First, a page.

Vallisneri, Antonio; Raccolta di vari trattati. 1715. AND Opere diverse... 1715.

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Vallisneri, Antonio; Raccolta di vari trattati. Venise, Gio. Gabbriello Ertz, 1715. AND Opere diverse... cioe: I. Istoria del camaleonte affricano, e di varj animali d'Italia. II. Lezione accademica intorno all'origine delle fontane. III. Raccolta di varj trattati accresciuti con annotazioni, e con giunte.  Venezia: Giovanni Gabriello Ertz, 1715.  Opere diverse Three parts in one volume, Quarto, pp. engraved frontispiece portrait of the author, 8, 159, 12, 5 double page engraved plates, 160-180, 8 engraved plates, 181-200. 8, 87, 1 folded engraved plate. Raccolta, pp. 261, 16 engraved double page plates.
The two volumes are in a contemporary calf with ornate gilt spine panels and titles.Wear to outer edges of bindings, scuffing to boards, light damp stain to gutter area and margin of Istoria volume. Some soiling to margins of both volumes. Armorial book plate of Phillip Carteret Webb (1702-1770) to one volume with later owner’s book plate also present. Webb was an English barrister and antiquarian. A good set.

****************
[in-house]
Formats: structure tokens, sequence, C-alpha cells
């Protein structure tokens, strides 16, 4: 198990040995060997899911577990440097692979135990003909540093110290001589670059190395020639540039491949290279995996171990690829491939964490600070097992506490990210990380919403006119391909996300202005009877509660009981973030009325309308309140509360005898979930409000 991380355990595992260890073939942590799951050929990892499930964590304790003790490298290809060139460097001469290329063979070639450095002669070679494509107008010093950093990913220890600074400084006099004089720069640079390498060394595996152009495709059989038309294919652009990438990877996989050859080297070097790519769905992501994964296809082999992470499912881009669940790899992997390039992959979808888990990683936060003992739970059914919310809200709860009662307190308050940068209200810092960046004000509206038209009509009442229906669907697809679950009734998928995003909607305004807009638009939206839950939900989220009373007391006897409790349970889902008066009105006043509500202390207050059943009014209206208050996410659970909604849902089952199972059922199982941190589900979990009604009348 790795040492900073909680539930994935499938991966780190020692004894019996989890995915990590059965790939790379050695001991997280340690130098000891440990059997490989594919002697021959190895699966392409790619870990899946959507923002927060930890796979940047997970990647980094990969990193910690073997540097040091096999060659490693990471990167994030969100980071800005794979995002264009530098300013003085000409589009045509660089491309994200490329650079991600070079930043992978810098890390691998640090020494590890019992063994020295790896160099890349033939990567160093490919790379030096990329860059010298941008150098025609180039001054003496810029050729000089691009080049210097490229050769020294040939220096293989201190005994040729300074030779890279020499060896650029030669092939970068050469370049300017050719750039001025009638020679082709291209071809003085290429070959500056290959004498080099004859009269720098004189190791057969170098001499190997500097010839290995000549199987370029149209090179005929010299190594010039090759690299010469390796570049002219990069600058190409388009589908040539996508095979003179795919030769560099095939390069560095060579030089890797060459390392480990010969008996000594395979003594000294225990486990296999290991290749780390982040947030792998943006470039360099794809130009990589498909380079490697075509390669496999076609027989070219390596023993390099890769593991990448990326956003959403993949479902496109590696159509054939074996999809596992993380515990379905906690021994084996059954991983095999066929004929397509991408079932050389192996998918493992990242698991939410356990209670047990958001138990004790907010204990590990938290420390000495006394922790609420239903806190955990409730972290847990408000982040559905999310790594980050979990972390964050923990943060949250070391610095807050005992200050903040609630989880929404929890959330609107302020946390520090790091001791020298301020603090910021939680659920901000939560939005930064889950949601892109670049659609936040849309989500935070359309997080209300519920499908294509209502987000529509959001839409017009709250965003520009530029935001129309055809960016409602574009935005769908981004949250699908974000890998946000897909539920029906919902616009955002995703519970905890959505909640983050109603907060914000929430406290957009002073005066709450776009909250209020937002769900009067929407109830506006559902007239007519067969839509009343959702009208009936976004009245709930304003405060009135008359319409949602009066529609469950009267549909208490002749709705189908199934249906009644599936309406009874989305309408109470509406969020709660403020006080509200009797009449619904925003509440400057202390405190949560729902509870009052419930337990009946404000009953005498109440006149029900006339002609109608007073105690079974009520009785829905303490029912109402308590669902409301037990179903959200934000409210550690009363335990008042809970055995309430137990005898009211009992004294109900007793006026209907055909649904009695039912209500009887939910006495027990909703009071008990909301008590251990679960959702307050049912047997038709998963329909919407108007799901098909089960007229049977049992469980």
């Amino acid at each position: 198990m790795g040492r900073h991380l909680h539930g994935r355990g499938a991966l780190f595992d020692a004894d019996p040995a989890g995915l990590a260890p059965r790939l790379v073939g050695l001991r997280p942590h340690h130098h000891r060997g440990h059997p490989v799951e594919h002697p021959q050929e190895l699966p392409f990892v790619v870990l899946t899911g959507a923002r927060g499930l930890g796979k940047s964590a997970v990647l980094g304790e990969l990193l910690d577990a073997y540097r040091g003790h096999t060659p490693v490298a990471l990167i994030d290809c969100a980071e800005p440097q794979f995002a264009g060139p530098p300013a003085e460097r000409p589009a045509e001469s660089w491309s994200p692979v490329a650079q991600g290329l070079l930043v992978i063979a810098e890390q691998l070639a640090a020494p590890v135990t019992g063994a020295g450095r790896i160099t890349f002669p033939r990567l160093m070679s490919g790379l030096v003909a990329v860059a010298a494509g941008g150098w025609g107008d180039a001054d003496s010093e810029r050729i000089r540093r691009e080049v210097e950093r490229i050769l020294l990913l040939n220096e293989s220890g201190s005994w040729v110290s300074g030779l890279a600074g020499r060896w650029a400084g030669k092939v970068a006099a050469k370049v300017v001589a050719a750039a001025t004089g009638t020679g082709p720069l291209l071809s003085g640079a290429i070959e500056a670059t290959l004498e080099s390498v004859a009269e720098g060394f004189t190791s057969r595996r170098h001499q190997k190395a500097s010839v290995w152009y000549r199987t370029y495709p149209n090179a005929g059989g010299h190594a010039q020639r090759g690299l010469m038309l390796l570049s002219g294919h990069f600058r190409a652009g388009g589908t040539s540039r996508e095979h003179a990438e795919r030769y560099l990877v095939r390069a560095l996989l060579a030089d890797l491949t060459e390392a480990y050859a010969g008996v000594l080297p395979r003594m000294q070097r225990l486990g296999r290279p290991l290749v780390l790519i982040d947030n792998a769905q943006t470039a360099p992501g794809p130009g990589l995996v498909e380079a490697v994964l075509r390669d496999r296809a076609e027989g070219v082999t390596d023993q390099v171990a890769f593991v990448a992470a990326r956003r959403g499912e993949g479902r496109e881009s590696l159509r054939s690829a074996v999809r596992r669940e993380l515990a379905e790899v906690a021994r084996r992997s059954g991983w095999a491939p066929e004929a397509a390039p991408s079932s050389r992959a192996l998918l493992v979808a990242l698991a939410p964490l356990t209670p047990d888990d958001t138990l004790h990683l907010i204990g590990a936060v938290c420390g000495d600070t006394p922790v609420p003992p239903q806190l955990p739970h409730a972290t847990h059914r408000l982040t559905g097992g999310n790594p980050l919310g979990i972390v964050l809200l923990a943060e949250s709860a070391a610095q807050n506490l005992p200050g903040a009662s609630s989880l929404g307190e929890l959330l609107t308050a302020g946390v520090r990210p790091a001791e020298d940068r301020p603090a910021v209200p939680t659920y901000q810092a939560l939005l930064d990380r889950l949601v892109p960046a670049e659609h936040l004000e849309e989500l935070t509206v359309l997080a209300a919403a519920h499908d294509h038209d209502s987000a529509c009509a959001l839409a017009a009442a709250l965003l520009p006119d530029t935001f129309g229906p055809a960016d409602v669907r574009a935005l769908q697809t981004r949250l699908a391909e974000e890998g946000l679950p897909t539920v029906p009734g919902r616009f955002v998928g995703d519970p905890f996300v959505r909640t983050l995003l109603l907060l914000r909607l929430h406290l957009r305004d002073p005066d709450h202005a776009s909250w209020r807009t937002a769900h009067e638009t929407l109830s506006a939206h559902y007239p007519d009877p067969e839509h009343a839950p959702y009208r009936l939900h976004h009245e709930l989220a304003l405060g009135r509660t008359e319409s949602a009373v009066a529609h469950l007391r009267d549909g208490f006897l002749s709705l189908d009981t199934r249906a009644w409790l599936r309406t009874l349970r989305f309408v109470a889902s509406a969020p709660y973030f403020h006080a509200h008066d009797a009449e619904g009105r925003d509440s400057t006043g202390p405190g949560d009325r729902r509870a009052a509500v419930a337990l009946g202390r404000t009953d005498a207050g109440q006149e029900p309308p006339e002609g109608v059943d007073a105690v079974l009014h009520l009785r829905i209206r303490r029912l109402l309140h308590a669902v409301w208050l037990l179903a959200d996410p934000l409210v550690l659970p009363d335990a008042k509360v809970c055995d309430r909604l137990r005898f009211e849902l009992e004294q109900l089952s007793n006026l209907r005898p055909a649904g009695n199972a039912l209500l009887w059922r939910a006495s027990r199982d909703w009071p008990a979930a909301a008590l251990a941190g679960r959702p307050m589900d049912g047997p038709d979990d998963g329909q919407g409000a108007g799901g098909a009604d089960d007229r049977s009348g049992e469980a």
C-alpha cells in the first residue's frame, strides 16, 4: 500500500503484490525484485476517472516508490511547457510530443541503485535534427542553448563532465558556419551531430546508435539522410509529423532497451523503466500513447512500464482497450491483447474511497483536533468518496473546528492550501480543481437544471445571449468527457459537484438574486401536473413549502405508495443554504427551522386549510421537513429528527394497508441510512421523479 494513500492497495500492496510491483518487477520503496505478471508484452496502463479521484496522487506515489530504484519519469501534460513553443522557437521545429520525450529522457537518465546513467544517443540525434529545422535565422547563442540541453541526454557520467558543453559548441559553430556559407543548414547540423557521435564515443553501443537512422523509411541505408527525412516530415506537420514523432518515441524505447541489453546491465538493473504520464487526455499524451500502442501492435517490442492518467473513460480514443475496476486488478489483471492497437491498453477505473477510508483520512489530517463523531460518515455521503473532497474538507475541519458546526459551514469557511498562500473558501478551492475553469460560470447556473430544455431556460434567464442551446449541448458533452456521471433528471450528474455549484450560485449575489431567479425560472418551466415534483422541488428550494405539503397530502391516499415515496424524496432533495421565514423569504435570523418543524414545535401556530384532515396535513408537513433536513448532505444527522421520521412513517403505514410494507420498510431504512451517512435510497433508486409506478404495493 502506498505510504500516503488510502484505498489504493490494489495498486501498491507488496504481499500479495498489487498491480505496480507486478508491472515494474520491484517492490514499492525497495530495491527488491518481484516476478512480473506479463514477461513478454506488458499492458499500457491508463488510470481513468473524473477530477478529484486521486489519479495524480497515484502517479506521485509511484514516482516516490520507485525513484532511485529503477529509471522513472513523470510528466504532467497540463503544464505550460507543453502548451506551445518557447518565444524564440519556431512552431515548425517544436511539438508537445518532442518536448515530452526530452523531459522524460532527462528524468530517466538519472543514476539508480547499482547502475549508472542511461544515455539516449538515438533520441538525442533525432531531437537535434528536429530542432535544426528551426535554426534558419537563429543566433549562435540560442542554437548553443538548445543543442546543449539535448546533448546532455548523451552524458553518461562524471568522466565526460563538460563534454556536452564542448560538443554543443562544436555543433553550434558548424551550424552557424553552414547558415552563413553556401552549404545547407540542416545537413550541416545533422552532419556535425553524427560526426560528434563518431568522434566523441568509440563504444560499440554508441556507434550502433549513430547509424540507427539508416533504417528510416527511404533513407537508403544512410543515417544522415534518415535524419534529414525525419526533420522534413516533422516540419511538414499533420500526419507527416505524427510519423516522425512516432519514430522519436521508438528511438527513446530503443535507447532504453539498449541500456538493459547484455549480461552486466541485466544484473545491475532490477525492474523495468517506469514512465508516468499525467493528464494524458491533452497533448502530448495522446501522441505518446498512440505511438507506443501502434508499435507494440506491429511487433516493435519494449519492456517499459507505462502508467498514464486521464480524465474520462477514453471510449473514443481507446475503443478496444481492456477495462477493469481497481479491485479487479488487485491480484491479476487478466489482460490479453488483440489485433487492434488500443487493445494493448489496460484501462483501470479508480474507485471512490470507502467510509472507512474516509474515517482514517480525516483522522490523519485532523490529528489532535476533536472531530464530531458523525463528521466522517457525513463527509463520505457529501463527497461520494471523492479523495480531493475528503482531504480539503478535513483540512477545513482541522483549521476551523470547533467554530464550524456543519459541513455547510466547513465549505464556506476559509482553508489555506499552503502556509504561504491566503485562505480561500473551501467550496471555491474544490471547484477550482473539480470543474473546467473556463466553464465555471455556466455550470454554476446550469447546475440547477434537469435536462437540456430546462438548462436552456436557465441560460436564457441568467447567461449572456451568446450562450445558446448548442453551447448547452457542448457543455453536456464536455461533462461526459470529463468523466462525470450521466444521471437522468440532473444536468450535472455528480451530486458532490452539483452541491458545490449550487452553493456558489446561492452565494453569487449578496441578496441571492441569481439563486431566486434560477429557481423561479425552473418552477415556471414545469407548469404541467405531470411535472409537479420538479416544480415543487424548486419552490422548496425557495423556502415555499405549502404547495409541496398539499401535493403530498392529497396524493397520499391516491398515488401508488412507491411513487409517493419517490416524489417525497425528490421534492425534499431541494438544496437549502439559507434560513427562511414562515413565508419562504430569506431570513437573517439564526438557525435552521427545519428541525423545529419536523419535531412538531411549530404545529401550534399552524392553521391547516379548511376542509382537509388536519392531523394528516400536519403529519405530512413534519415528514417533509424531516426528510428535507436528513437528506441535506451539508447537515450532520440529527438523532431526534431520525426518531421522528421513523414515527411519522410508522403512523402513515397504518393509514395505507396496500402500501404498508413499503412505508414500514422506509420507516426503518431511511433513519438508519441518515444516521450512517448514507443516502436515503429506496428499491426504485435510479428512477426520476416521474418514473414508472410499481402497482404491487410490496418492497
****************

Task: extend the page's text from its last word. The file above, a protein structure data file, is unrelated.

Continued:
Antonio Vallisneri (1661 – 1730),  was an Italian medical scientist, physician and naturalist. He studied at BolognaVenicePaduaParma. Vallisneri was a close friends and was influenced by many famous thinkers and naturalists including Bourguet Leibniz, Corti and Scheuchzer. He greatly admired Scheuchzer’s expertise as both a naturalist and antiquarian. Vallisneri was part of the Galilean school of experimental scientists. His research was in biology, botany, hydrology and geology. He is known for being one of the first researchers to have proposed abandoning the Aristotelian theories for an experimental approach based on the scientific principles suggested by Galileo Galilei. Vallisneri believed that scientific knowledge is best acquired through experience and reasoning. His keen interest in the natural sciences led to his collecting numerous specimens of animals, minerals and fossils. He would always put his observations in writing and is known to have had a very clear and precise style of writing and also followed Galilei's tracks in electing Italian as the language of choice for writing his treatises. This was a courageous choice in the scientific community of the time, which still considered Latin as the “language of knowledge. Opere Diverse and Raccolta are both first editions of Vallisneri's writings on natural history.